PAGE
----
If the topmost bit of the four bits resulting from the fifth step 5 in FIG. 1 is a 1 then one of the binary bits of cw_{init} is wrong. Since cw_{init} is based on the rounded and inflated data point, any bit in cw_{init}, that is wrong is also wrong in the rounded and inflated data point. The binary number formed by the bottomthree bits of the result of the fifth step 5, where the bottommost bit is the least significant bit, indicates which bit position is wrong in both cw_{init} and the rounded and inflated data point. The one exception to this rule is when the topmost bit is a 1 and the other three bits are each 0. In this case, the eighth bit position of cw_{init} is wrong. To correct the error in cw_{init}, which results in changing cw_{init} to one of the sixteen codewords in the eightbit Extended Hamming Code, the bit position of cw_{init} that is wrong is flipped. That is, if the bit position that is wrong is a 1 then it is changed to a 0. If the bit position that is wrong is a 0 then it is changed to a 1. To correct the error bit in the rounded and inflated data point, round the basis for the error bit the opposite way from how it was rounded to get the original rounded and inflated data point. For example, if the error bit in the rounded and inflated data point is 1.0 and its was based on an inflated data point of 1.3 then 1.3 would be rounded the opposite way (i.e., to 2) to correct that bit. The corrected rounded and inflated data point would then be used to determine what additional information must be transmitted so that the receiver may modify the correct codeword to recover the correct rounded and inflated data point. The corrected codeword may then be transmitted, in an efficient manner, to the receiver along with additional information that would enable the receiver to reconstruct the correct rounded and inflated data point from the codeword. If one bit in cw_{init} is wrong then the next step 7 in the method is to find the error in cw_{init} and the rounded and inflated data point as described above, correct the error in cw_{init} and the rounded and inflated data point, and prepare the corrected codeword and the additional information for transmission to the receiver. The steps for preparing the corrected codeword and the additional information for transmission are described below and are listed in FIGS. 26.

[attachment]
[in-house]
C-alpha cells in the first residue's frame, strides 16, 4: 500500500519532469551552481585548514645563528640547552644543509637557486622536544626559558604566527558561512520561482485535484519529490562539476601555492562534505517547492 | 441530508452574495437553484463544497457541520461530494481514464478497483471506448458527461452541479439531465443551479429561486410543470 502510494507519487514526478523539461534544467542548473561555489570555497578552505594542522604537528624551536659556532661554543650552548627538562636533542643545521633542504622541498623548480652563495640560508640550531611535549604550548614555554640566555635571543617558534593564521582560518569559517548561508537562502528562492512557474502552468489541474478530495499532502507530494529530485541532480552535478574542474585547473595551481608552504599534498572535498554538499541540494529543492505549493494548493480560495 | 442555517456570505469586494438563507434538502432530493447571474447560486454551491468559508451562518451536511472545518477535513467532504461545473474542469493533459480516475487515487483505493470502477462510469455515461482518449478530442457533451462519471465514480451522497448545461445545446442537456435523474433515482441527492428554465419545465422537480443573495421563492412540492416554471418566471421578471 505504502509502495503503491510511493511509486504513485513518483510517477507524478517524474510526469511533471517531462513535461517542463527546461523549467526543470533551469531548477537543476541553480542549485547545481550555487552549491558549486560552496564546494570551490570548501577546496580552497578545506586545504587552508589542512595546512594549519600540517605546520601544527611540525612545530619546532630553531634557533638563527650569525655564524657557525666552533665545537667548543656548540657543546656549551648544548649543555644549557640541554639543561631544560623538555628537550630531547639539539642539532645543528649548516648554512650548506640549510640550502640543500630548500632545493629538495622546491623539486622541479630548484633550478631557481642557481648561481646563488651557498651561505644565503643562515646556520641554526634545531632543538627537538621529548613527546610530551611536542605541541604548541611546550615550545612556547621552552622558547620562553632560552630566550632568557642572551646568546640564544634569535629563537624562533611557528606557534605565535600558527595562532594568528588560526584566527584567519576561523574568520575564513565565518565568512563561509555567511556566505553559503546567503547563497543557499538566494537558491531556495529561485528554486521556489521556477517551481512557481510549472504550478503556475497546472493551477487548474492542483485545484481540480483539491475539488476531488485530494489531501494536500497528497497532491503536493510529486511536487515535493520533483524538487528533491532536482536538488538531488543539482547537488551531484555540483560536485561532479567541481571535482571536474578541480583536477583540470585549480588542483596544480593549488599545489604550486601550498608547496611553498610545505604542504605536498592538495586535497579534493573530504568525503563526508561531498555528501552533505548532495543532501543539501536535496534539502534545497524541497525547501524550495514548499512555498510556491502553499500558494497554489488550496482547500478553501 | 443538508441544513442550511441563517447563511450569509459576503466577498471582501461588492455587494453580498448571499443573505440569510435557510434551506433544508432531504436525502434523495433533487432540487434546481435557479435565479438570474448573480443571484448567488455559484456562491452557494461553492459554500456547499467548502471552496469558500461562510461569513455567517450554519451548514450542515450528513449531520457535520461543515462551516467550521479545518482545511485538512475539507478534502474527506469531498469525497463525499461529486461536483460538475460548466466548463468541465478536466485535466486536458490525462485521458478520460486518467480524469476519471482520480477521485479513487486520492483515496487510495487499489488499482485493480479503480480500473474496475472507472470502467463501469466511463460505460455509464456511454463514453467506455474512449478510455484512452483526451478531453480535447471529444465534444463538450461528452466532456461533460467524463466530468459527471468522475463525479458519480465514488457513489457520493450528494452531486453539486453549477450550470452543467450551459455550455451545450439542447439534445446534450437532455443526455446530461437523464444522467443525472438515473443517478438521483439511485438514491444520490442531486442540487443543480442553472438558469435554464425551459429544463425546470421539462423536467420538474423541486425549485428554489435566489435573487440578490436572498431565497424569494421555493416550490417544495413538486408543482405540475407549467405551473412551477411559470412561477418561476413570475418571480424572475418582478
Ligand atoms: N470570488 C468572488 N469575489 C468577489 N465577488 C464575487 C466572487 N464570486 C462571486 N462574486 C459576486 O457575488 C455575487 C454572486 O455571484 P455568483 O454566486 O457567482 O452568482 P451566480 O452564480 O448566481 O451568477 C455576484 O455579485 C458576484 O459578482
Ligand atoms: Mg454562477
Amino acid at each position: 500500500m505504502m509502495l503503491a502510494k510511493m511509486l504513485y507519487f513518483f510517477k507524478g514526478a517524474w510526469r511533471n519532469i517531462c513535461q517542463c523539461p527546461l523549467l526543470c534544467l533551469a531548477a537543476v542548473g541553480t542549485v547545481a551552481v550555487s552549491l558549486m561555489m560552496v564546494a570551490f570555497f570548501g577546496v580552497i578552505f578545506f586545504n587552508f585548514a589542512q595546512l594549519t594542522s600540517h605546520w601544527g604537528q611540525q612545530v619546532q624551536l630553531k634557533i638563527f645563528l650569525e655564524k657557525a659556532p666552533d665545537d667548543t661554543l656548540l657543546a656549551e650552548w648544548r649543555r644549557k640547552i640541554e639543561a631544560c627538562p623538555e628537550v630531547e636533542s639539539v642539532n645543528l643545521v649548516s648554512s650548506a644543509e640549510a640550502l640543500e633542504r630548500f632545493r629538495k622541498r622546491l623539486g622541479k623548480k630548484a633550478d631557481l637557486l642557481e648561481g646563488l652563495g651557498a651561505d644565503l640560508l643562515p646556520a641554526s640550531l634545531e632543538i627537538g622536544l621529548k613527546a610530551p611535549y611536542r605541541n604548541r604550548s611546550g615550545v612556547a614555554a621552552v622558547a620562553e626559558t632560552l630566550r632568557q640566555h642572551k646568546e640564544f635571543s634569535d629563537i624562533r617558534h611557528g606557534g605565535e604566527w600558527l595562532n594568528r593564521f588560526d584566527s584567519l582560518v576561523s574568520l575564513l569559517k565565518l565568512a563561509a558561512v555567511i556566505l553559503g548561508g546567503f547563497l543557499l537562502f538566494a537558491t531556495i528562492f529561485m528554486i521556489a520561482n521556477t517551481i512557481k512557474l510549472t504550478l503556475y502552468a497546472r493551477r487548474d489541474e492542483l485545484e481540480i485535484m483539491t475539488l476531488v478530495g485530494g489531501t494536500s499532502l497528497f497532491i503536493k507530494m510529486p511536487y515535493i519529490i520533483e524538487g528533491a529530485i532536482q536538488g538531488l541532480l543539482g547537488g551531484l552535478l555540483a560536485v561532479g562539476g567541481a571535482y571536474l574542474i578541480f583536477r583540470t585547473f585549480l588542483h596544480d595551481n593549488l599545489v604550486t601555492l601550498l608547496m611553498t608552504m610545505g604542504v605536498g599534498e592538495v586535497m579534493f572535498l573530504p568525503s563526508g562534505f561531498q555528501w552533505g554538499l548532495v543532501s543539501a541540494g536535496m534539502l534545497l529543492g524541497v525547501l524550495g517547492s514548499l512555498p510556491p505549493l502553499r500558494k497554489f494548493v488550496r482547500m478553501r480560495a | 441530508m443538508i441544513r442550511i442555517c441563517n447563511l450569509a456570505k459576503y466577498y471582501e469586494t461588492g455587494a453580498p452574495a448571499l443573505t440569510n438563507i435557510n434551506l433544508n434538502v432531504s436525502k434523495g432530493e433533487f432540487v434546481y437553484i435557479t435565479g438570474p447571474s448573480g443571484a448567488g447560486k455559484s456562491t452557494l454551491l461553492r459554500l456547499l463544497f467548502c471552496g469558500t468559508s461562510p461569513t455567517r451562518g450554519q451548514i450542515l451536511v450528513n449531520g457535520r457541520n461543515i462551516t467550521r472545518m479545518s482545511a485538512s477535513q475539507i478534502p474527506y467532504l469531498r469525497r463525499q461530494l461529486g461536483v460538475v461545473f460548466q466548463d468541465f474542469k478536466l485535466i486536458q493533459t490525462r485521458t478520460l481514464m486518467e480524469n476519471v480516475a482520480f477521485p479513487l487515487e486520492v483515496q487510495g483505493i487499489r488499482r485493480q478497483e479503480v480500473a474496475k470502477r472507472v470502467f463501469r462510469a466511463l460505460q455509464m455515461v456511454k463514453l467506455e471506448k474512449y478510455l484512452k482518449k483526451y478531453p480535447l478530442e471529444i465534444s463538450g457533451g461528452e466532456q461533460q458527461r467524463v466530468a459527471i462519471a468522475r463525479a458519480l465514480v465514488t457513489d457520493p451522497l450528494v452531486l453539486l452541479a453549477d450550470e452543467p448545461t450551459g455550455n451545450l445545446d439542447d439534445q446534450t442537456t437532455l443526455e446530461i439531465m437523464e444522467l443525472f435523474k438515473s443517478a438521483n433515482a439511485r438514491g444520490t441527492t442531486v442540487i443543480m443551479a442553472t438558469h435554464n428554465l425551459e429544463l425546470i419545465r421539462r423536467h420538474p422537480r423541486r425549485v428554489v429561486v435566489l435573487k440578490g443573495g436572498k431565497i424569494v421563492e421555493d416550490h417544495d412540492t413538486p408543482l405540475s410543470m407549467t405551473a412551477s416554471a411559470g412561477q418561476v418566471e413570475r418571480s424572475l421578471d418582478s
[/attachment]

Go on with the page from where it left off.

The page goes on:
If the topmost bit of the four bits resulting from the fifth step 5 is a zero and at least one of the other three bits is a 1 then two of the bits in cw_{init} are wrong. Again, whichever bits that are wrong in cw_{init} are also wrong in the rounded and inflated data point. The bottom three bits, interpreted as a binary number, where the bottommost bit is the least significant bit, provides information for determining which two bits in cw_{init} and the inflated and rounded data point are wrong. Correcting a twobit error is one of the unique aspects of the present invention.